BY Angel Lambo in Opinion | 14 NOV 22

Editor’s Picks: Letitia Wright’s Disquieting Immigration Drama

Angel Lambo also highlights Brian Alfred’s book of artist profiles and a new podcast bridging art and activism

BY Angel Lambo in Opinion | 14 NOV 22

Frieze Editor’s Picks is a fortnightly column in which a frieze editor shares their recommendations for what to watch, read and listen to.



Even before Letitia Wright had entered the Marvel cinematic universe in 2018 or, two years later, led a group of Black rights activists to victory in Steve McQueen's Small Axe (2020) anthology, I had been eagerly watching the BAFTA-award-winning actor’s rise to international renown. This month, Wright stars in Aisha (2022), a documentary-style drama that lays bare Ireland’s dehumanizing asylum system. Lost in a bureaucratic maze, the film’s titular character takes refuge in her friendship with a local Irishman played by The Crown’s (2016–ongoing) Prince Charles, Josh O’Connor. But their relationship is threatened when Aisha’s future in the country becomes uncertain. This is an essential watch for those interested in seeing the full extent of Wright’s acting chops while she reprises her brilliant but technically limiting role as Shuri in Black Panther: Wakanda Forever (2022).

The Art Persists Podcast

Despite the proliferation of big media podcasts in recent years, independent shows such as The Art Persists are still pulling in audiences who yearn for the intimate, lo-fi productions of yore. The first series of this podcast was launched in June by Bosla Arts, a nascent collective of activists based in London. Each of the seven instalments of The Art Persists features an interview with politically engaged individuals who use their practices to confront oppression or decry human rights abuses in their respective regions. I recommend jumping straight into episode two, which features Jemimah Steinfeld, editor-in-chief of Index on Censorship magazine, who discusses the power of art in defending freedom of expression.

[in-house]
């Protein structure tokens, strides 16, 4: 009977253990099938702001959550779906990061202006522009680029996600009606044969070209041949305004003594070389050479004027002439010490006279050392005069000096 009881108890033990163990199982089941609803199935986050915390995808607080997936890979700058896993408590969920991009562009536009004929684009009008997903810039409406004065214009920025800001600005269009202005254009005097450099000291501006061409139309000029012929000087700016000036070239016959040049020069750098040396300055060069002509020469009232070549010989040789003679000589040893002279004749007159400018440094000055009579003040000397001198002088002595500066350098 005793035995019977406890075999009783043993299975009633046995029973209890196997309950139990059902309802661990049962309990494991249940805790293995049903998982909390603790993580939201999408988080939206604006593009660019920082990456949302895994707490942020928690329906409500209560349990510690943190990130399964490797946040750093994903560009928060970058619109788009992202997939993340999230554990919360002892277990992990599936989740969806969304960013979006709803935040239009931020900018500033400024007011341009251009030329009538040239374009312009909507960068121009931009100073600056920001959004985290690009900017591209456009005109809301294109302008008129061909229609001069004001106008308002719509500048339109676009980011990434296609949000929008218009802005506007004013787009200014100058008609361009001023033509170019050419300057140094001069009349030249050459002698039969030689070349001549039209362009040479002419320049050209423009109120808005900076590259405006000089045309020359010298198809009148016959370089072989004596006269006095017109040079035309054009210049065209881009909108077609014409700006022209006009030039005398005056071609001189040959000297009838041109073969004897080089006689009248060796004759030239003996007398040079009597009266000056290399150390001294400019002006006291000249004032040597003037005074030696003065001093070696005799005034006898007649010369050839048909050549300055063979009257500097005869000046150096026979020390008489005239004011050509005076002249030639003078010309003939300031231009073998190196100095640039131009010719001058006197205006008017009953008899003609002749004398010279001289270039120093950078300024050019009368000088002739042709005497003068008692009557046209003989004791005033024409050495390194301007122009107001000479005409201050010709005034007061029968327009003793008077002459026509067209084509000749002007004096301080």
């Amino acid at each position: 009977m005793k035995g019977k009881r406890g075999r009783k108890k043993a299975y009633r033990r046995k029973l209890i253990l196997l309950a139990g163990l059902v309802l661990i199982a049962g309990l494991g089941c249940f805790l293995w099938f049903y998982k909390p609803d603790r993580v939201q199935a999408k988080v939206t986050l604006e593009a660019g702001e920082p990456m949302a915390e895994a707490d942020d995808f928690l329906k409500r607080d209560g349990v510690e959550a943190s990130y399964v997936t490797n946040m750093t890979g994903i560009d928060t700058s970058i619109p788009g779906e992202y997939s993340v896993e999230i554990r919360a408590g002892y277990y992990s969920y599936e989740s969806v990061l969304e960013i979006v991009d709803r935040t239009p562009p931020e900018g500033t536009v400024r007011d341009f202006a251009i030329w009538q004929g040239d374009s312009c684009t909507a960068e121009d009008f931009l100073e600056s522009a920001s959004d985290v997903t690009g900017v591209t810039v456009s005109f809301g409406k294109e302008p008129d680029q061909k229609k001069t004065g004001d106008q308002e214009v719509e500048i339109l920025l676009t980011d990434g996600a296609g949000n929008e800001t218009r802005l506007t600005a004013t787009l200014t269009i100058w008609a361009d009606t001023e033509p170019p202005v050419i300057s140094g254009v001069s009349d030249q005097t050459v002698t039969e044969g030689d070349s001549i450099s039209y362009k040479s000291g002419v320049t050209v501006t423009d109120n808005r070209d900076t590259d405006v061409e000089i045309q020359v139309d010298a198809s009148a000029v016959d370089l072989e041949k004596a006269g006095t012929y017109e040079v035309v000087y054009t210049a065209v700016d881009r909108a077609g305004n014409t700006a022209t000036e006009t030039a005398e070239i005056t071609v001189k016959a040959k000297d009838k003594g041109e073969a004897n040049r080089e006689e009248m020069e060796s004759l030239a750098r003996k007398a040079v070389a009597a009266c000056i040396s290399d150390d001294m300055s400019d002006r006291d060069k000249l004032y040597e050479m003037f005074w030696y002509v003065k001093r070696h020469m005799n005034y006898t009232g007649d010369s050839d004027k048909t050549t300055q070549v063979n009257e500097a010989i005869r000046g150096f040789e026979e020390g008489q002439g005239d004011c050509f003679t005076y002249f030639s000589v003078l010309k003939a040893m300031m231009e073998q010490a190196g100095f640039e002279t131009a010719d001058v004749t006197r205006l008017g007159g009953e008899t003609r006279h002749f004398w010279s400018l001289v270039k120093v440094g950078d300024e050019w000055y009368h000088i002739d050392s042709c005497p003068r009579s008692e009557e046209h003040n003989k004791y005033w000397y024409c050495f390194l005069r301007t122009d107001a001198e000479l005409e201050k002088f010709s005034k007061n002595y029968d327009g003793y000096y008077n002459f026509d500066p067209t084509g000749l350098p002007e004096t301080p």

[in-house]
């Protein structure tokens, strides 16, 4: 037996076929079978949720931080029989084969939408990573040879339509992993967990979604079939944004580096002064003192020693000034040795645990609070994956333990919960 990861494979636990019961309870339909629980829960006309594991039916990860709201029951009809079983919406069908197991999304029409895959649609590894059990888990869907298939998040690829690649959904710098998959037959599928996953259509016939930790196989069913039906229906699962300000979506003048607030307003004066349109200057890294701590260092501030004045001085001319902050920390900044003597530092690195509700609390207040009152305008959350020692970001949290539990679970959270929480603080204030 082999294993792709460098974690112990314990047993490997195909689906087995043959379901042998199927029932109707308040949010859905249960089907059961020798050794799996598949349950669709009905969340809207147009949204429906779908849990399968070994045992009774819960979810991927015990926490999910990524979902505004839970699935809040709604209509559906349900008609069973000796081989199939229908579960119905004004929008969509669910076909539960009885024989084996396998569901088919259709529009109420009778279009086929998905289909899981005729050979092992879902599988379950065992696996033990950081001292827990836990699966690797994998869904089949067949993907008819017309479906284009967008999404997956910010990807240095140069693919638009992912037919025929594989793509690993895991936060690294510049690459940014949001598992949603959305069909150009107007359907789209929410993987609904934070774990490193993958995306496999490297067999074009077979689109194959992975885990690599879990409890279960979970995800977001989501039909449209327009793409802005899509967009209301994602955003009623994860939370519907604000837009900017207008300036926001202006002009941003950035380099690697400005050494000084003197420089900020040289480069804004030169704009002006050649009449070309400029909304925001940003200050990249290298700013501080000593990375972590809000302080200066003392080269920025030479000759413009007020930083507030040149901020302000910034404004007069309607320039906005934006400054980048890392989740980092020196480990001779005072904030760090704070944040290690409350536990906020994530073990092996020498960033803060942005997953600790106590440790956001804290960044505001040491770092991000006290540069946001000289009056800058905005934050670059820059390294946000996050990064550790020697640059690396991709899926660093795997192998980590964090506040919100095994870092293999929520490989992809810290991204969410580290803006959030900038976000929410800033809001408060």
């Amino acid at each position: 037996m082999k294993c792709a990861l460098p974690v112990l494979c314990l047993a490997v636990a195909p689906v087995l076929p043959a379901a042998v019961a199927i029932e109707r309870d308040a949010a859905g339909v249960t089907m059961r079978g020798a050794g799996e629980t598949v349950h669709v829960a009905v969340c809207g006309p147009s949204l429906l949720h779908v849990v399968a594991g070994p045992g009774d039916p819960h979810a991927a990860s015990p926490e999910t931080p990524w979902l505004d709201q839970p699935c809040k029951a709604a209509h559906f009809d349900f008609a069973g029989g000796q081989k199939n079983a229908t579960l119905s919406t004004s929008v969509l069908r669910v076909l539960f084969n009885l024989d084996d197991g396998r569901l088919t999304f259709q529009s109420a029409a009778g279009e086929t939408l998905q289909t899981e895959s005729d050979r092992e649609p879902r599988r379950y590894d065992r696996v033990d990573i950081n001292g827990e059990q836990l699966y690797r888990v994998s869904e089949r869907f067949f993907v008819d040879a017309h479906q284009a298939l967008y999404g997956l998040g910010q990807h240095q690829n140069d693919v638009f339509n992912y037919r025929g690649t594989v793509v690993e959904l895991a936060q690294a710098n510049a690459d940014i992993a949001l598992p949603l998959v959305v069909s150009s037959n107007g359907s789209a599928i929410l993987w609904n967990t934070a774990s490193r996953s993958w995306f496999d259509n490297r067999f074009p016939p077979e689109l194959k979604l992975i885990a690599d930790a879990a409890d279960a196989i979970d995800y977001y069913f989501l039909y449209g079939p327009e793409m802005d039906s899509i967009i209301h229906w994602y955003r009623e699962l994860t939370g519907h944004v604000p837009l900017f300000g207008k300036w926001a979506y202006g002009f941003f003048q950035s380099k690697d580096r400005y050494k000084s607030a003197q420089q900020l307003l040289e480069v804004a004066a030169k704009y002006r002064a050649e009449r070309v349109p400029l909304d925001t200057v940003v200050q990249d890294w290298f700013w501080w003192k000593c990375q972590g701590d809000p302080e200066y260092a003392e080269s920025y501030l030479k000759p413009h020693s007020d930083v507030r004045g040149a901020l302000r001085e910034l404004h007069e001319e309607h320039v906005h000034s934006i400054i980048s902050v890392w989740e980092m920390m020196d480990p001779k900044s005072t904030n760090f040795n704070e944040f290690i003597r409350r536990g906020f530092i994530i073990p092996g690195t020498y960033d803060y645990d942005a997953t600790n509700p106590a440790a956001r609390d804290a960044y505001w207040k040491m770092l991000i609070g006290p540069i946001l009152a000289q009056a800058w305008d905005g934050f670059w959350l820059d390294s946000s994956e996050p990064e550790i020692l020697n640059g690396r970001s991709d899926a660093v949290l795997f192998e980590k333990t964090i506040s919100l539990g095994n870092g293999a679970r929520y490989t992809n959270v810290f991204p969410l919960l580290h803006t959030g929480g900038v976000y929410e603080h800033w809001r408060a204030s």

Why I Make Art: Contemporary Artists' Stories About Life & Work 

Why I Make Art spread
Why I Make Art: Contemporary Artists' Stories About Life & Work, 2022, page spread. Courtesy: Atelier Éditions

According to a statement attributed to 20th-century painter Francis Bacon, ‘The job of the artist is always to deepen the mystery’ – but what I really enjoyed about Why I Make Art (2022) is that it endeavours to do exactly the opposite. Featuring material from Brian Alfred’s Sound & Vision podcast, this book turns 30 compelling – if at times digressive – conversations with contemporary artists into a compendium of profiles that gamely demystify the creative process. From indie rock and Herbie Hancock to the Iranian Revolution and a hurricane in Ireland, this book uncovers both the personal histories and influences of a list of artists that includes vanessa german, Loie Hollowell, Louis Fratino and Diana Al-Hadid.  

Why I Make Art: Contemporary Artists' Stories About Life & Work is published by Atelier Éditions and is available internationally

Main image and thumbnail: Aisha, 2022, film still. Courtesy: Sky Cinema

Angel Lambo is associate editor of frieze. She lives in Berlin.